Five minutes for attempted world domination
Earlier this year, Firefox announced they would block third party cookies by default. The purpose? The age old cry of user privacy. While this is a noble gesture, and in line with Mozilla's stance on openness, it's basically like trying to plug a leaking dam with gum. Just as the water will find a way out, so too do the companies wanting to find out everything that you do on the internet.
For example, you probably know that Facebook is already watching everything that you do. Log out? Tough, that just means no one can baggy pants you by writing that you like to smell butts on your Wall. Facebook's cookie is still active, and whatever site has a Facebook Like button knows that it's you. They aren't the only company doing it. Google does it too, so does Microsoft (despite its campaign against Google). Heck, every ad server is doing it, and not just the big boys. Heard of App Nexus? They've got you placed in segments of interest. Demdex? Them too. That's all from just users seeing and interacting with ads.
Why the incessant hovering over your virtual shoulder? The ever drive towards the return on investment on ad buys. The old way of ad buys used to be spending thousands of dollars on an ad campaign, usually in a flyer in your local newspaper or on the electronic media outlets. If you experienced a bump in sales, you attribute that to the ad campaign. It's a little wishy washy because the campaign didn't occur in a vacuum, but on the whole it's basically true. However, with Internet ads, it's much easier to see if a user actually physically interacted with an ad (clicking) and did something on your site as a result (conversion). Marketers are getting savvier about ad spends because they like numbers they can spin into a story. Ad companies are eager to help write these stories because that's how the business comes in. End result? Your browsing habits become just as valuable as the inventory in the store because what you're looking for is the next bit of revenue for a company. They want to get their ad in your face showing you something that they have that you want to buy.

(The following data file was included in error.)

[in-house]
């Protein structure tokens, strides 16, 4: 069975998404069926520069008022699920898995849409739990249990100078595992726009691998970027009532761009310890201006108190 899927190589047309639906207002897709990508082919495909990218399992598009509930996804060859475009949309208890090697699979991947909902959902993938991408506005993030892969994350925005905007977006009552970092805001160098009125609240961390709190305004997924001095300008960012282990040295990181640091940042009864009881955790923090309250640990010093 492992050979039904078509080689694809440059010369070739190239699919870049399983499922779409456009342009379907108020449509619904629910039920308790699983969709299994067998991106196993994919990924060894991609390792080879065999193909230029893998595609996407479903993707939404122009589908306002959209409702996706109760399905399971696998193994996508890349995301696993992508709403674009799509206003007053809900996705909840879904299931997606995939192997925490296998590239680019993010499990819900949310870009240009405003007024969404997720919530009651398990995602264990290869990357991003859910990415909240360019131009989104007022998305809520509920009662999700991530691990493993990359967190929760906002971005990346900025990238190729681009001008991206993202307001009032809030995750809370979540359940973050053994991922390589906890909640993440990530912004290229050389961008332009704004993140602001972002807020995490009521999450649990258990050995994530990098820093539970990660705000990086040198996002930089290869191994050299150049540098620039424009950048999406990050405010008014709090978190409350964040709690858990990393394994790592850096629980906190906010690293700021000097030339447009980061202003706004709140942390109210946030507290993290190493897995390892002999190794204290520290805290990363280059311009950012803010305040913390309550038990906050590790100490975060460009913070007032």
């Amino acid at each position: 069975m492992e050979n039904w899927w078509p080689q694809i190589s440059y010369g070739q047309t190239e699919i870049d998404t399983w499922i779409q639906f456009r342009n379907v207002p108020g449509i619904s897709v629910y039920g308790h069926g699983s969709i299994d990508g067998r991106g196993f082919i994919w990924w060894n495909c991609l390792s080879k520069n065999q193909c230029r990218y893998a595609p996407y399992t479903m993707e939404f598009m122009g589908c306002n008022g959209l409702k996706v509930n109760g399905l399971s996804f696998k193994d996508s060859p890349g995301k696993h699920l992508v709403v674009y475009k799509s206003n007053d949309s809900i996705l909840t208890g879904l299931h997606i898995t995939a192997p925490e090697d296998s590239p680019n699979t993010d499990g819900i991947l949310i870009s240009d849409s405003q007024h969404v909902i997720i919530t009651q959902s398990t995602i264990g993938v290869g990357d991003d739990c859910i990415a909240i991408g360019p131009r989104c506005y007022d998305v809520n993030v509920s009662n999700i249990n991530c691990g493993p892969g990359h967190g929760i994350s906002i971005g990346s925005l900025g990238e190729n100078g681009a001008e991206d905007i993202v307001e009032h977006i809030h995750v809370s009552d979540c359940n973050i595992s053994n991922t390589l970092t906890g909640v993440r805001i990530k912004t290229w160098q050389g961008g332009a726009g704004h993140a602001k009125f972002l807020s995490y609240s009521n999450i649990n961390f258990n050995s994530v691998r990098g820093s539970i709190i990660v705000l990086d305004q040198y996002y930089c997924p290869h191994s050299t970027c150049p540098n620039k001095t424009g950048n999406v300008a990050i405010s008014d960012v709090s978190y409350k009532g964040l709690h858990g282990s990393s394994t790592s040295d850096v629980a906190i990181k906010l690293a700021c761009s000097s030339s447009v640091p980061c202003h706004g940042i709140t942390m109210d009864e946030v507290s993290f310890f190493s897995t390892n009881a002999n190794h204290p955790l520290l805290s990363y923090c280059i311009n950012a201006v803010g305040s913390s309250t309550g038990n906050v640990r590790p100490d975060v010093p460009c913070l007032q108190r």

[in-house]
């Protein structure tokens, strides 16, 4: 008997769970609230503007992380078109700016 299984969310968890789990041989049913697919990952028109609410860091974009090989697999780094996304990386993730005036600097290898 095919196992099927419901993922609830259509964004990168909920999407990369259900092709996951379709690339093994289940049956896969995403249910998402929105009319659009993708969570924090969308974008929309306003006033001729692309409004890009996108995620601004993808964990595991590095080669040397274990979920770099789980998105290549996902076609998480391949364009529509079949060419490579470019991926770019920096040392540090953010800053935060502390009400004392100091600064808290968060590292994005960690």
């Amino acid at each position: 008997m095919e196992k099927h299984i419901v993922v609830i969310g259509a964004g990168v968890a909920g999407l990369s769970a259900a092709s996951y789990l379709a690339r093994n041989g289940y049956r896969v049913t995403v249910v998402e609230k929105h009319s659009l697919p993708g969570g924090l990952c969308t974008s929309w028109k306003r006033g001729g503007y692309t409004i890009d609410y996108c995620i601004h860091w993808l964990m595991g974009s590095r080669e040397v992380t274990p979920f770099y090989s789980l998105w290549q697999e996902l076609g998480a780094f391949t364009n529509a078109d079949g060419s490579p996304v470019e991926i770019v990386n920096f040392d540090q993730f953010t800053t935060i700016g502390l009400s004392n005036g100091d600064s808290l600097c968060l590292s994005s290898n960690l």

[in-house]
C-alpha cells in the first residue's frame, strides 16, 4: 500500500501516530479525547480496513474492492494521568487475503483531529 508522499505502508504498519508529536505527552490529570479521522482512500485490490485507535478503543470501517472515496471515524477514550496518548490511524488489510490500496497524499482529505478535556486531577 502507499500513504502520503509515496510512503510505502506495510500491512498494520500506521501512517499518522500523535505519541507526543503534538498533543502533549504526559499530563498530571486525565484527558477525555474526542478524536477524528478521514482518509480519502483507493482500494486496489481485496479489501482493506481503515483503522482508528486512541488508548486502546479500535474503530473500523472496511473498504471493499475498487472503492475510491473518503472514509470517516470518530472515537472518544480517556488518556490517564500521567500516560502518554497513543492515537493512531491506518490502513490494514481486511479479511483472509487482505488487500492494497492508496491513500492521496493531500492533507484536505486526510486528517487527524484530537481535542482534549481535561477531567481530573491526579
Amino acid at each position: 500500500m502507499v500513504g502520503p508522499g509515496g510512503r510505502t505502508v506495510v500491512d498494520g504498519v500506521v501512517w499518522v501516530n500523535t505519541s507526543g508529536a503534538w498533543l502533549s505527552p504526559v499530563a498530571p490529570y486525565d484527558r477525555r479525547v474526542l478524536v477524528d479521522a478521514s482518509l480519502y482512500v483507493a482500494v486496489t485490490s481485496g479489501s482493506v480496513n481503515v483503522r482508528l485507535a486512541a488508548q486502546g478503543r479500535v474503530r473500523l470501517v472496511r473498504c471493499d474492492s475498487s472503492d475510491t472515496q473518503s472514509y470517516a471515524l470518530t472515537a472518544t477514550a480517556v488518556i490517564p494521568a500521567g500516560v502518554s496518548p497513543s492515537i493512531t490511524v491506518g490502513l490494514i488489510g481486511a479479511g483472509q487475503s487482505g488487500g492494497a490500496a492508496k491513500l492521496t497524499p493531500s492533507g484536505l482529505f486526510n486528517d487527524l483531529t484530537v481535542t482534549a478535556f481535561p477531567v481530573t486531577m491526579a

Mark Zuckerberg was right about privacy being irrelevant. Most of our privacy right now is pretty much security through obscurity. Heck, people still think e-mail is a secure communications method (it's a virtual postcard, for the most part no one cares except the sender and the receiver). Lots of people, young and old, are of the "share first, figure out later" mentality. Heck politicians still think that the Internet is "like speaking to someone in your living room" and are getting fired over it. Every now and then, someone makes noise about privacy (hello Instagram!) but in 3 days, everyone forgets about it and goes back to posting grainy filtered pictures of their food. As much as we should care about our privacy, we don't, because we want to be sold the next greatest thing, we want to share things with our friends and the world and privacy just gets in the way.
We were all willing to give away our user data in order for all of these web services to be free. Horses are out of the barn, and even if we were willing to pay for the content (which we're not, given the failure of newspaper paywalls), there's no going back. It's just going to take a little more effort to protect what we want to remain private.